- The car then directs the owner to go to a nearby automotive supply shop for the replacement.
- Once the owner has the part, the car walks the owner through the step by step via augmented reality on a phone app.
- Driver and car work together to fix the problem and the driver is able to continue their road trip.
This may sound like sci-fi, but deep learning and a basic decision tree brings this within reach.
Iterative Software Updates for Electric Cars
Perhaps the most notable company which issues software updates for its electric cars is Tesla, which periodically offers ‘over-the-air’ updates for its Model S every three to four months. Wirelessly transmitted, negating the need for owners to bring their car into a Tesla garage, these updates can alter the car’s performance, efficiency and even its driving characteristics and infotainment features dramatically.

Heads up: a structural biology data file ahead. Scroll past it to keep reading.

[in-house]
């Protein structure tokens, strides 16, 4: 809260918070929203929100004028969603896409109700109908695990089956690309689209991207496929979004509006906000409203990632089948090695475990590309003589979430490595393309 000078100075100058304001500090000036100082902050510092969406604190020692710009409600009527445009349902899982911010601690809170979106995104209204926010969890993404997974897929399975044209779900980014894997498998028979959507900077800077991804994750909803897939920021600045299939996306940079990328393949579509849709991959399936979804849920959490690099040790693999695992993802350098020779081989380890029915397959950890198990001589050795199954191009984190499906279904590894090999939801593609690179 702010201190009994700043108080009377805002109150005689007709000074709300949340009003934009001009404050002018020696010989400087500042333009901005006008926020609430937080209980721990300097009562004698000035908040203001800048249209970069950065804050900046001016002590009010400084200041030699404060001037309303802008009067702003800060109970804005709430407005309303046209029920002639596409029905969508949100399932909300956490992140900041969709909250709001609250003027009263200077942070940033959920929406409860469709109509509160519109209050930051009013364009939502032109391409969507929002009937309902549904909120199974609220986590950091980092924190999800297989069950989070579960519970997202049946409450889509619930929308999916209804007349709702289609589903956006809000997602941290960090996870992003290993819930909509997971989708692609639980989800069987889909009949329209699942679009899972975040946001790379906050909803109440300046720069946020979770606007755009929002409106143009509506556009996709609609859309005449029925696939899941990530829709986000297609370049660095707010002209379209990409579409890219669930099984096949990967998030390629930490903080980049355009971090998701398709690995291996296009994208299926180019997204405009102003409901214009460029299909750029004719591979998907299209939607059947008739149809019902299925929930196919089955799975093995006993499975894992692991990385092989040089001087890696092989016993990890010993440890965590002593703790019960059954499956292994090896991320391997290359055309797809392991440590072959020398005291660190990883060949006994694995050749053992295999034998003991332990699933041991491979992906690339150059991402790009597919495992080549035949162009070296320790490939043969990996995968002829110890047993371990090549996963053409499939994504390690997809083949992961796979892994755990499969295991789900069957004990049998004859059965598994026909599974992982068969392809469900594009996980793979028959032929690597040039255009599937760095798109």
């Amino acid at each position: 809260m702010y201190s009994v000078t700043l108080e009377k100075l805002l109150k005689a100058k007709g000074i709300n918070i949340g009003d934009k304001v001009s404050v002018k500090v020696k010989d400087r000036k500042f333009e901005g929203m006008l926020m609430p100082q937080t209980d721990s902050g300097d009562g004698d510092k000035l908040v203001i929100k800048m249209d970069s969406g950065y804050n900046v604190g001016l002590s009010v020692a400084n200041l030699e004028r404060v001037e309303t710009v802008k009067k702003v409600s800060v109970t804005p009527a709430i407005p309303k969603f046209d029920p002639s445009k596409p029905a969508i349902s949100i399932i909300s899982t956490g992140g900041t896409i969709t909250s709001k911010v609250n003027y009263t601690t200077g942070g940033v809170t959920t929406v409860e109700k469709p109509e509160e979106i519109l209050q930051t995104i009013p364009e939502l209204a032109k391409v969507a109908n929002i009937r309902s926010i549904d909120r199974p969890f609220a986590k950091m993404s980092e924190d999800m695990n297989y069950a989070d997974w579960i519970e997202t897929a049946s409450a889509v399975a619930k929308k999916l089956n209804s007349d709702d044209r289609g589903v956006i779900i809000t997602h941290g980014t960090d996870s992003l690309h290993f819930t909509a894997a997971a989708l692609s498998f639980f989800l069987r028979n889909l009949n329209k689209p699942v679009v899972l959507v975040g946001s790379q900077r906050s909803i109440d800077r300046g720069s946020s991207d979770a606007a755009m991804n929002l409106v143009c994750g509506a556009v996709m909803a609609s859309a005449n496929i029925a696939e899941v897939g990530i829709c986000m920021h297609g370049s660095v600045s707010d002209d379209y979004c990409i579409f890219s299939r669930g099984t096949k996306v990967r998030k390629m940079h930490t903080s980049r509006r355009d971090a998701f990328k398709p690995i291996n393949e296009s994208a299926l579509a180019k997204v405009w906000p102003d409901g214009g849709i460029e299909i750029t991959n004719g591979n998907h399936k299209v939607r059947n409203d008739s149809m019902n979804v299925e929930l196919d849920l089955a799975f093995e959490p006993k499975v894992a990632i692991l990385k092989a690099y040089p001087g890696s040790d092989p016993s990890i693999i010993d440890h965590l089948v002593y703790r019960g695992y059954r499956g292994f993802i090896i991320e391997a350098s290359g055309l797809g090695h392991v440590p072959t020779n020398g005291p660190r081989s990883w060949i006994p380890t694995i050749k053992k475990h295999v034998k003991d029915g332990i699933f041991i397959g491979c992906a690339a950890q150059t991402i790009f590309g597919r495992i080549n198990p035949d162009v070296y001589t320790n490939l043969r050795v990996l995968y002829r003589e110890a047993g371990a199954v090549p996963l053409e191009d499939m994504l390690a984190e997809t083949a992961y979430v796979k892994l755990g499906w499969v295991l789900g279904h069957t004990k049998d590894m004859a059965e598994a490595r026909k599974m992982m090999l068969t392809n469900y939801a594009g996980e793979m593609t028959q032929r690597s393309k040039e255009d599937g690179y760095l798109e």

Just some of the updates issued by Tesla have included code which makes the Model S as fast a McLaren hypercar, and the much-discussed Autopilot mode, which allows the car to drive itself with no driver input. The software updates can even alter how the car’s systems use and manage power from the battery in order to make the best use of the available energy and increase maximum battery range.
According to Tesla founder Elon Musk, air con alone can sap up to 10 per cent of the battery’s power, and smarter management of the car’s electrical systems via software updates could potentially boost the Model S’ maximum official range of 270 miles by a significant amount.